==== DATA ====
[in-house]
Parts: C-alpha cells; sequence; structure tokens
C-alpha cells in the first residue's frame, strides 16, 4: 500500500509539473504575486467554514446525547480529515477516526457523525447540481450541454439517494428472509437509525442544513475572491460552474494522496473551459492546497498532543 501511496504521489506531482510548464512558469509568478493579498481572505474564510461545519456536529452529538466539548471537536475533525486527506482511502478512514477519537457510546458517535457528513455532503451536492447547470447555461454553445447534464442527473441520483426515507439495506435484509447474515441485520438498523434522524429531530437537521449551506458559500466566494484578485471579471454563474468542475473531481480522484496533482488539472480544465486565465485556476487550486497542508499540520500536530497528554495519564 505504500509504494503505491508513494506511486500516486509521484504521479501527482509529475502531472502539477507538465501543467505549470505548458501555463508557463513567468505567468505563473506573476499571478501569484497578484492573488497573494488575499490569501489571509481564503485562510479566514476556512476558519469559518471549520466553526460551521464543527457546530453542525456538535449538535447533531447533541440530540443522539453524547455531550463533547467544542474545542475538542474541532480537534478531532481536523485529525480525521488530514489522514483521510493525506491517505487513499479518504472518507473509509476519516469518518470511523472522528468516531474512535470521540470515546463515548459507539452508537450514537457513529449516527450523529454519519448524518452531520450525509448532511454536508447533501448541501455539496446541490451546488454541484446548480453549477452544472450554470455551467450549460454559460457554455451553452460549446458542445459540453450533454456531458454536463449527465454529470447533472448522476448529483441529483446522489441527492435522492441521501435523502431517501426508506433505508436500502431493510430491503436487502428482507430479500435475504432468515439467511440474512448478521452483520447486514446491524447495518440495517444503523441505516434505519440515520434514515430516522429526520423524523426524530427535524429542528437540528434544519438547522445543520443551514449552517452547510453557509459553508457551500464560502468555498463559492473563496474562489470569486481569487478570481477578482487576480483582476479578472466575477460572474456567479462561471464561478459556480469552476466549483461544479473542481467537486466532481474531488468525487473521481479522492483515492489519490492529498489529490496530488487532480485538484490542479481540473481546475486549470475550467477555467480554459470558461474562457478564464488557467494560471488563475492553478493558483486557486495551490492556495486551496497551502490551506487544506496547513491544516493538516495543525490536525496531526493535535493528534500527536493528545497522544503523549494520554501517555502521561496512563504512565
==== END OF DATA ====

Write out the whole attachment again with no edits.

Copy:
[in-house]
Parts: C-alpha cells; sequence; structure tokens
C-alpha cells in the first residue's frame, strides 16, 4: 500500500509539473504575486467554514446525547480529515477516526457523525447540481450541454439517494428472509437509525442544513475572491460552474494522496473551459492546497498532543 501511496504521489506531482510548464512558469509568478493579498481572505474564510461545519456536529452529538466539548471537536475533525486527506482511502478512514477519537457510546458517535457528513455532503451536492447547470447555461454553445447534464442527473441520483426515507439495506435484509447474515441485520438498523434522524429531530437537521449551506458559500466566494484578485471579471454563474468542475473531481480522484496533482488539472480544465486565465485556476487550486497542508499540520500536530497528554495519564 505504500509504494503505491508513494506511486500516486509521484504521479501527482509529475502531472502539477507538465501543467505549470505548458501555463508557463513567468505567468505563473506573476499571478501569484497578484492573488497573494488575499490569501489571509481564503485562510479566514476556512476558519469559518471549520466553526460551521464543527457546530453542525456538535449538535447533531447533541440530540443522539453524547455531550463533547467544542474545542475538542474541532480537534478531532481536523485529525480525521488530514489522514483521510493525506491517505487513499479518504472518507473509509476519516469518518470511523472522528468516531474512535470521540470515546463515548459507539452508537450514537457513529449516527450523529454519519448524518452531520450525509448532511454536508447533501448541501455539496446541490451546488454541484446548480453549477452544472450554470455551467450549460454559460457554455451553452460549446458542445459540453450533454456531458454536463449527465454529470447533472448522476448529483441529483446522489441527492435522492441521501435523502431517501426508506433505508436500502431493510430491503436487502428482507430479500435475504432468515439467511440474512448478521452483520447486514446491524447495518440495517444503523441505516434505519440515520434514515430516522429526520423524523426524530427535524429542528437540528434544519438547522445543520443551514449552517452547510453557509459553508457551500464560502468555498463559492473563496474562489470569486481569487478570481477578482487576480483582476479578472466575477460572474456567479462561471464561478459556480469552476466549483461544479473542481467537486466532481474531488468525487473521481479522492483515492489519490492529498489529490496530488487532480485538484490542479481540473481546475486549470475550467477555467480554459470558461474562457478564464488557467494560471488563475492553478493558483486557486495551490492556495486551496497551502490551506487544506496547513491544516493538516495543525490536525496531526493535535493528534500527536493528545497522544503523549494520554501517555502521561496512563504512565